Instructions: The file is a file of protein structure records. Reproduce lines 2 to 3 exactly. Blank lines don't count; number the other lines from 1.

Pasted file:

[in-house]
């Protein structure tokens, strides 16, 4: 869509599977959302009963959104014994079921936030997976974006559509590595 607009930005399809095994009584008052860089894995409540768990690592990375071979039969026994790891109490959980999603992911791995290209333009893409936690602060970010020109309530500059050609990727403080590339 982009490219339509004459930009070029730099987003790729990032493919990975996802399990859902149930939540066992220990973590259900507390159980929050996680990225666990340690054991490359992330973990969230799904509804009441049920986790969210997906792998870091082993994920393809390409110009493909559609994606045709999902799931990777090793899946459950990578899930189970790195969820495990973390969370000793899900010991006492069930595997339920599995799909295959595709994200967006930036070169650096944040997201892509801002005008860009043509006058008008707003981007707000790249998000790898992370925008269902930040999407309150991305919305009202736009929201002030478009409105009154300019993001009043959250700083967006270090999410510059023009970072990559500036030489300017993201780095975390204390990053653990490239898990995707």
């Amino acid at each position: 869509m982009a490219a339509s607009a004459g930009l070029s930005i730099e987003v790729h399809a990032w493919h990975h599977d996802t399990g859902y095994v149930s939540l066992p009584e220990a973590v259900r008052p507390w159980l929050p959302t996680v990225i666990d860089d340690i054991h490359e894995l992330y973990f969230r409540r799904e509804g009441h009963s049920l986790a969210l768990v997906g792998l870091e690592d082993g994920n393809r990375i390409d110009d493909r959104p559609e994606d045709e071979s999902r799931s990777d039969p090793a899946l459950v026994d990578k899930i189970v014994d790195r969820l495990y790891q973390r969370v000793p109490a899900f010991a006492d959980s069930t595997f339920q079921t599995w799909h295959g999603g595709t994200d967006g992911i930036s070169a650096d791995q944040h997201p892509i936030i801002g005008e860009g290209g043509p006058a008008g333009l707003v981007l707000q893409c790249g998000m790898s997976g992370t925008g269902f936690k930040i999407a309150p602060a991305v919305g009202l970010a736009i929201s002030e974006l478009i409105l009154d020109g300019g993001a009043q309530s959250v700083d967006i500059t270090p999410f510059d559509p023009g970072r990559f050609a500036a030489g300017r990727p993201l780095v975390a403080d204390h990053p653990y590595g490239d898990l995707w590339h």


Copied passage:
């Protein structure tokens, strides 16, 4: 869509599977959302009963959104014994079921936030997976974006559509590595 607009930005399809095994009584008052860089894995409540768990690592990375071979039969026994790891109490959980999603992911791995290209333009893409936690602060970010020109309530500059050609990727403080590339 982009490219339509004459930009070029730099987003790729990032493919990975996802399990859902149930939540066992220990973590259900507390159980929050996680990225666990340690054991490359992330973990969230799904509804009441049920986790969210997906792998870091082993994920393809390409110009493909559609994606045709999902799931990777090793899946459950990578899930189970790195969820495990973390969370000793899900010991006492069930595997339920599995799909295959595709994200967006930036070169650096944040997201892509801002005008860009043509006058008008707003981007707000790249998000790898992370925008269902930040999407309150991305919305009202736009929201002030478009409105009154300019993001009043959250700083967006270090999410510059023009970072990559500036030489300017993201780095975390204390990053653990490239898990995707």
């Amino acid at each position: 869509m982009a490219a339509s607009a004459g930009l070029s930005i730099e987003v790729h399809a990032w493919h990975h599977d996802t399990g859902y095994v149930s939540l066992p009584e220990a973590v259900r008052p507390w159980l929050p959302t996680v990225i666990d860089d340690i054991h490359e894995l992330y973990f969230r409540r799904e509804g009441h009963s049920l986790a969210l768990v997906g792998l870091e690592d082993g994920n393809r990375i390409d110009d493909r959104p559609e994606d045709e071979s999902r799931s990777d039969p090793a899946l459950v026994d990578k899930i189970v014994d790195r969820l495990y790891q973390r969370v000793p109490a899900f010991a006492d959980s069930t595997f339920q079921t599995w799909h295959g999603g595709t994200d967006g992911i930036s070169a650096d791995q944040h997201p892509i936030i801002g005008e860009g290209g043509p006058a008008g333009l707003v981007l707000q893409c790249g998000m790898s997976g992370t925008g269902f936690k930040i999407a309150p602060a991305v919305g009202l970010a736009i929201s002030e974006l478009i409105l009154d020109g300019g993001a009043q309530s959250v700083d967006i500059t270090p999410f510059d559509p023009g970072r990559f050609a500036a030489g300017r990727p993201l780095v975390a403080d204390h990053p653990y590595g490239d898990l995707w590339h």